But returning to Simone’s point: If you’re on a budget (data sets aren’t cheap) and if basic measures are all you need, the latest editions of the Aldrich books could solve a lot of what ails you.

  21. Sheltimah says:

    Hi Kathleen, is there another grading book that you can recommend? The one by Hanford is wayyyyyy out of my budget. I saw that Concepts of Pattern Grading 2nd Edition: Techniques for Manual and Computer Grading by Moore, Mullett, and Young has pretty good reviews on Amazon. I am not quite a beginner but I don’t think I am good enough to consider myself an intermediate with pattern grading.

  22. Libby Romano says:

    Is there an ASTM table you recommend for maternity-wear – specifically, dresses? I’m getting the following two options, (MIL-DTL-29477A and 78A) but neither seem to be specific to maternity-wear OR dresses.

  23. Linda Johnston says:

    Has anyone purchased the standard grading rules from fashion index? It seems like it maybe a good reference and is $95.00. I am looking for children’s grading charts.

  24. Megan says:

    Hi Kathleen,

    I am a trying to find data sets and sizing chart based on above average taller proprtions for both women and men, but I am having a hard time doing so. I am trying to create basic slopers, and hopefully accurate patterns to send to a manufacturer so that my product will have consistency. I was wondering if there are any resources you could recommend. I have thought about coming up with my own proportion charts but I’m no scientist.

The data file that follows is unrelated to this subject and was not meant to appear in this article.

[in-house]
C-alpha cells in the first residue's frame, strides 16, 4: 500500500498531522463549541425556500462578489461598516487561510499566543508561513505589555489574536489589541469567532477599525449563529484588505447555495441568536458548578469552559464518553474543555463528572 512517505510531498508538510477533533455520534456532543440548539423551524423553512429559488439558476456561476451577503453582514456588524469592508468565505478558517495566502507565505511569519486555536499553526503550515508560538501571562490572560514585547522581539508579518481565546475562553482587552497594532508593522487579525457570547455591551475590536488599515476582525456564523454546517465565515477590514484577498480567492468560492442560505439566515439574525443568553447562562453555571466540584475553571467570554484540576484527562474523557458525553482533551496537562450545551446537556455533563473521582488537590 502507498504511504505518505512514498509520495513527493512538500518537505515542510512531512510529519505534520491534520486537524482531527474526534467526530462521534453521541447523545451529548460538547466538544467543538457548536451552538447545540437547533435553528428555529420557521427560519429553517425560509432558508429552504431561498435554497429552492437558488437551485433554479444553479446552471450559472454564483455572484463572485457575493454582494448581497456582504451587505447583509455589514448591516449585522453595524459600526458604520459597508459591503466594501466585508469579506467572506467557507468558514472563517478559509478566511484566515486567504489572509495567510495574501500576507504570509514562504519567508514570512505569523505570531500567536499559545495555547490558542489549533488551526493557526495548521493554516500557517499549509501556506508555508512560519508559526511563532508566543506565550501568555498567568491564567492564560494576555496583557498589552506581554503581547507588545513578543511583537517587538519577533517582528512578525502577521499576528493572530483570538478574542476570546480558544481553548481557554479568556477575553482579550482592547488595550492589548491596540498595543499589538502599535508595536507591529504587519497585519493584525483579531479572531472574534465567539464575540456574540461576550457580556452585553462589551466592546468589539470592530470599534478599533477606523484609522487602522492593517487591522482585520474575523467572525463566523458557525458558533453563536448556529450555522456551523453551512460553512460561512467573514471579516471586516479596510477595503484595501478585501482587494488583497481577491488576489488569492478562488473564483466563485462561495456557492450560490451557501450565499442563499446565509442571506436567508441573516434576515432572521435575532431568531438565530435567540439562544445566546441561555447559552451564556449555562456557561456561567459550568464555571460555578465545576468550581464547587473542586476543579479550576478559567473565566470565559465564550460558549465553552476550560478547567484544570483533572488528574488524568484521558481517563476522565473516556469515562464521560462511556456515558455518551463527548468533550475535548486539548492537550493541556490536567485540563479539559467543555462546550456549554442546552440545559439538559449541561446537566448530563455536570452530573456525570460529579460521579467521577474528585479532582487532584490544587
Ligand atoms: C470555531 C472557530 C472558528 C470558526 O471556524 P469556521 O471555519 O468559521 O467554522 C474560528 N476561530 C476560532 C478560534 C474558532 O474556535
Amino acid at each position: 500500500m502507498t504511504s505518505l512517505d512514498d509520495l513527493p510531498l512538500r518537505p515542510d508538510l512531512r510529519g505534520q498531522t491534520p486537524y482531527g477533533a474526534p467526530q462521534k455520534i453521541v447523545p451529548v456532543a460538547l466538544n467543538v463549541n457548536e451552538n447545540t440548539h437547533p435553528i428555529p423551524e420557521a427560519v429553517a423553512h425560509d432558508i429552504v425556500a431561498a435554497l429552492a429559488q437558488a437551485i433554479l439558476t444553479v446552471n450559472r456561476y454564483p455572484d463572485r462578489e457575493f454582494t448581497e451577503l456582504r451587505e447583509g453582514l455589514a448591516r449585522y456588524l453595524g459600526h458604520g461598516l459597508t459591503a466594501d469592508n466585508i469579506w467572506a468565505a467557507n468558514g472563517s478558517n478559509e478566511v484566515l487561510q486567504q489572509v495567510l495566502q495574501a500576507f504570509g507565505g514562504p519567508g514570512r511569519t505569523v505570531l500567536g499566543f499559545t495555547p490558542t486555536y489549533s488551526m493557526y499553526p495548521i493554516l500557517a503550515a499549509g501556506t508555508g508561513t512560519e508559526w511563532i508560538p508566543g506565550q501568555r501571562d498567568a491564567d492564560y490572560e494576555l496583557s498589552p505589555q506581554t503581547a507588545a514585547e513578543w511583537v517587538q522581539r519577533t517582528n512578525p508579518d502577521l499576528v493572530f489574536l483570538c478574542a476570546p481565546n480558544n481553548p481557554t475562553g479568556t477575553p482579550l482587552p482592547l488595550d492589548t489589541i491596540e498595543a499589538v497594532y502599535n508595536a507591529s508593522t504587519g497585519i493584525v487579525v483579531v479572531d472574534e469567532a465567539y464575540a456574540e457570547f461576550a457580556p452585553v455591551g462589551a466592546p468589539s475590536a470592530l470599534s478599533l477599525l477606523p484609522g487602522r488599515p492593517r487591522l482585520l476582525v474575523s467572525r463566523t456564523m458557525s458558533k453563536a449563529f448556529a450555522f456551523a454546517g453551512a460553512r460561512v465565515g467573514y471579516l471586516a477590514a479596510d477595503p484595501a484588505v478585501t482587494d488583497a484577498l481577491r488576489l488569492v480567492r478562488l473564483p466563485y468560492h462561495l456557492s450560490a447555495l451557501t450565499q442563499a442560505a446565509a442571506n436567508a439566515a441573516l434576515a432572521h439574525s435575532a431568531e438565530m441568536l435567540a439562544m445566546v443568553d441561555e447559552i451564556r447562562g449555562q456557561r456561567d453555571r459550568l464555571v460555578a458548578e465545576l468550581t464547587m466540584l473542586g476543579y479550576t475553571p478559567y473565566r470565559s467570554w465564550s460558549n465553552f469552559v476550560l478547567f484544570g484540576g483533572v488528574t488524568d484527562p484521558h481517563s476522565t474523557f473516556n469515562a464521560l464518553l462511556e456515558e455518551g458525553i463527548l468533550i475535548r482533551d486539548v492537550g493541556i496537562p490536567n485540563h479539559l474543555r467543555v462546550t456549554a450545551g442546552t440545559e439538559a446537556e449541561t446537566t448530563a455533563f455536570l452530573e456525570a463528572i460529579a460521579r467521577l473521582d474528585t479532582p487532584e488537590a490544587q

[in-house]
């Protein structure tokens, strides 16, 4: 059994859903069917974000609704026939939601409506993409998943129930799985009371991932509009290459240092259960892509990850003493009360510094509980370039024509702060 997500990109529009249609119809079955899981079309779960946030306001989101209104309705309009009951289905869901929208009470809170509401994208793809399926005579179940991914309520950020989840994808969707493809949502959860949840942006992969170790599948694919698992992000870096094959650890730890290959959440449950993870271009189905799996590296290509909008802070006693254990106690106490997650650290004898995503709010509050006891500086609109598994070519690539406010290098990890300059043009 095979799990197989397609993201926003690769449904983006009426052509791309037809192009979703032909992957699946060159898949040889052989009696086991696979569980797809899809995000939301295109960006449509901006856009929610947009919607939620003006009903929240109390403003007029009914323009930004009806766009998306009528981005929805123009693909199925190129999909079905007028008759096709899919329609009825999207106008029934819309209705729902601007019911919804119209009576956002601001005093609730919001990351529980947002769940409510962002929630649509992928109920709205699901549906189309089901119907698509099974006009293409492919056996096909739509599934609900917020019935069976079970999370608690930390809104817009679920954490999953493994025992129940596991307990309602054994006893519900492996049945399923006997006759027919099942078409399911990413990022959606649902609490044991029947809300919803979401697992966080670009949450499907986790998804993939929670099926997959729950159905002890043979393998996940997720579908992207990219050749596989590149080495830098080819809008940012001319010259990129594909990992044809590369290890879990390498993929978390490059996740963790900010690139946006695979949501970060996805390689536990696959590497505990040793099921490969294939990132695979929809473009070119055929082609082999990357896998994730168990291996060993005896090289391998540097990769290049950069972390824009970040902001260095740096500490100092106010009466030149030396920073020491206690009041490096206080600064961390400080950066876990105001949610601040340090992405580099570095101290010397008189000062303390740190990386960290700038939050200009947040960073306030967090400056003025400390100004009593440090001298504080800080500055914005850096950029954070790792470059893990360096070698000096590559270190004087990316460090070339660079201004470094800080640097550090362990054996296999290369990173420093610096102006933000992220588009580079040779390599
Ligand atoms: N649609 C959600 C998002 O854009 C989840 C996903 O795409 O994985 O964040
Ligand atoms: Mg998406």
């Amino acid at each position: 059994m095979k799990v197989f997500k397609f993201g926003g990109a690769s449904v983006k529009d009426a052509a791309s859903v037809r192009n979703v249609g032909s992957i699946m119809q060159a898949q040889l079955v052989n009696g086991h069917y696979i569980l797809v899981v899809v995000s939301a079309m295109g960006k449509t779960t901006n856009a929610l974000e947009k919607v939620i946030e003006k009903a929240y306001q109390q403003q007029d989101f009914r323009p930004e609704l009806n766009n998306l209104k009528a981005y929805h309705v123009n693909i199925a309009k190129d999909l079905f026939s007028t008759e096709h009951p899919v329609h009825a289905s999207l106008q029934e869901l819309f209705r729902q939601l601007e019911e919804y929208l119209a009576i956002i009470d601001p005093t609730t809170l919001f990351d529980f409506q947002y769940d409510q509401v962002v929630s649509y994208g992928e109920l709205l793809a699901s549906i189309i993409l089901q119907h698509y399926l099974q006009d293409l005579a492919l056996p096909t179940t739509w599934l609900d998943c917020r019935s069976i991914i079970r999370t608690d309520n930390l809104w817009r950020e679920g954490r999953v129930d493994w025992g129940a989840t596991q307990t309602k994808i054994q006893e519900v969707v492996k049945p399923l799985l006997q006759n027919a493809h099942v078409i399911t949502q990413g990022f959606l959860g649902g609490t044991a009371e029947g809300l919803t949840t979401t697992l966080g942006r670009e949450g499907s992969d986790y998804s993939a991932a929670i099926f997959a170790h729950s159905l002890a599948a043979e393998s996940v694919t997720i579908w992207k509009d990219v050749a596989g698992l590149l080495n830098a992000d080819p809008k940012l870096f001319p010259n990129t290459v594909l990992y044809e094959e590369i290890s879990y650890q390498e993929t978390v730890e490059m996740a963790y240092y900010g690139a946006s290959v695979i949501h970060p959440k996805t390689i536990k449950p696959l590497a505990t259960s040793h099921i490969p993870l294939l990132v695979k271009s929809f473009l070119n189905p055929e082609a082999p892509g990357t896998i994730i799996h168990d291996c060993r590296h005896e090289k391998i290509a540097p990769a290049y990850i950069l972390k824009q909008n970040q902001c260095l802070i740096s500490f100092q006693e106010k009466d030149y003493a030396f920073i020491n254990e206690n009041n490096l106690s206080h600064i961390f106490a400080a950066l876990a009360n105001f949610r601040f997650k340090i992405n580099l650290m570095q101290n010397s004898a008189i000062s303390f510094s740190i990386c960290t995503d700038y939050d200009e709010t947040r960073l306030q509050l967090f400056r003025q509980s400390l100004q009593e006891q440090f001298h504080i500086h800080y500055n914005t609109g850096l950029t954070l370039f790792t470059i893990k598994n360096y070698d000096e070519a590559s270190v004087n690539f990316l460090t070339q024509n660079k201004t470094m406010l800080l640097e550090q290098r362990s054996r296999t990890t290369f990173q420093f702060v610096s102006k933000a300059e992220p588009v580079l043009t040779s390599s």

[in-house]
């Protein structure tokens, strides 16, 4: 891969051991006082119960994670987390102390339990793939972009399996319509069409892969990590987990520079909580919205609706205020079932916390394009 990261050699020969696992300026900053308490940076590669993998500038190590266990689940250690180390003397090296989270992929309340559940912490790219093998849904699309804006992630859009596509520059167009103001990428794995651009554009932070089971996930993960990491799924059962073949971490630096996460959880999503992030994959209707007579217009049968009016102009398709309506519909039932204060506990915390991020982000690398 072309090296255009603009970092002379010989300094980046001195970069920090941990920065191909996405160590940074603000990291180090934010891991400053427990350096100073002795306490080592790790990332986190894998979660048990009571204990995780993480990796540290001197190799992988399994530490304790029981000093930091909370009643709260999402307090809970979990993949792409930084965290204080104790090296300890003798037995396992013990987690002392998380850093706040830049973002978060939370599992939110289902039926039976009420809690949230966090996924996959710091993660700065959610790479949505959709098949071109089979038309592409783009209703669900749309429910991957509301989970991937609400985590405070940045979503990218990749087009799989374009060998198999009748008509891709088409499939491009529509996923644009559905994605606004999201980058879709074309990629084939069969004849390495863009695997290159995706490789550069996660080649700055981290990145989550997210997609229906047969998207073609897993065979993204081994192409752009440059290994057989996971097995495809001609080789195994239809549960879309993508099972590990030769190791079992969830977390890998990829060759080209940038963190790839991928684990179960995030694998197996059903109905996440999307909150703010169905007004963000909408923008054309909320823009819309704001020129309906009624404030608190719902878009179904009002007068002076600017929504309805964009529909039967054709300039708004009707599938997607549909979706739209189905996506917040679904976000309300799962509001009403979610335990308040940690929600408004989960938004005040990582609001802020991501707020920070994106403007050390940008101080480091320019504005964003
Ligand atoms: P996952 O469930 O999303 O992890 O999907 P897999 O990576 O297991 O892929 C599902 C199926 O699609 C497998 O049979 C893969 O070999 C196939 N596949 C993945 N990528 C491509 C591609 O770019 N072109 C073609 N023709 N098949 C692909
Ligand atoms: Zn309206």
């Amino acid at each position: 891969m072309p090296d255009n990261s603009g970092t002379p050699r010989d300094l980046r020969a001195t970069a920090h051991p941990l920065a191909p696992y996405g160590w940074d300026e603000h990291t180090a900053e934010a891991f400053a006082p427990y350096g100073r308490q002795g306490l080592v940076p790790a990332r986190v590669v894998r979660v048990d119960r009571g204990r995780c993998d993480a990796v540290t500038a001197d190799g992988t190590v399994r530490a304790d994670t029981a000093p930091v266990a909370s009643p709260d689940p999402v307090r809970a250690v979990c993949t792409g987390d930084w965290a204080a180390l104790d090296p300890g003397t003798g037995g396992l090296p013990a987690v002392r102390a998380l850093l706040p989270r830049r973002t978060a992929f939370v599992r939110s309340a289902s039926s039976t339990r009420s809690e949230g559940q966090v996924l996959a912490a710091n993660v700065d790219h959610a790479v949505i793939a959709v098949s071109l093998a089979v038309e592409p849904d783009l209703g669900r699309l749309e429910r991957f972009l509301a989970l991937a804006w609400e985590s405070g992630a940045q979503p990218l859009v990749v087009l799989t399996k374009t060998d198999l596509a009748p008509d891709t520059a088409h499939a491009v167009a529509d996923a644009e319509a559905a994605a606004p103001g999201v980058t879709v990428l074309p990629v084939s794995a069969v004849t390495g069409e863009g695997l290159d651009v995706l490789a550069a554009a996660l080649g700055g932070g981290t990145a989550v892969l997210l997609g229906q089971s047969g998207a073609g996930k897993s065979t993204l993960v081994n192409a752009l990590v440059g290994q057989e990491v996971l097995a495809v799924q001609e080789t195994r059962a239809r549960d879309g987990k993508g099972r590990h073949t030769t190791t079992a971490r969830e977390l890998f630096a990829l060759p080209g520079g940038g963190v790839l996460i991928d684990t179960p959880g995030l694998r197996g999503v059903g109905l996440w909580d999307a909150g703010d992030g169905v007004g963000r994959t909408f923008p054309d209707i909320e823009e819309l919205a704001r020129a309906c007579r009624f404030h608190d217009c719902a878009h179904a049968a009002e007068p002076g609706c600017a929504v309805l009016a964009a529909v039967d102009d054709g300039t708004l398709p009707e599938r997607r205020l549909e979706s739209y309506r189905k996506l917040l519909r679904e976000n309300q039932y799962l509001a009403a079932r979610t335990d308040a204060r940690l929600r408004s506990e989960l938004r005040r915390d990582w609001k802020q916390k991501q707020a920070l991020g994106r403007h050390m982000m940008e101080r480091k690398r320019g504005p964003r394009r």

• Grade rules are not easy to obtain as they are copyrighted for good reason. They contain the measurements used by companies to ensure that their clothing fits their customers. Good fit sells clothing. Manufacturers are not eager to share that information.

      Here are some instructions that may help with developing a grade rule for your company:

      I assume you have a fit model who represents the body type you are designing for. Begin developing your grade rule for your company by first taking all of her measurements. Then draft a sloper that fits her. Test it repeatedly with a muslin fitting until the fit is perfect. That way you will start out with a sample size that is designed for a taller figure. (A sloper is a basic pattern from which pattern styles are developed – A sloper includes a bodice front and back, a sleeve, and a front and back skirt.)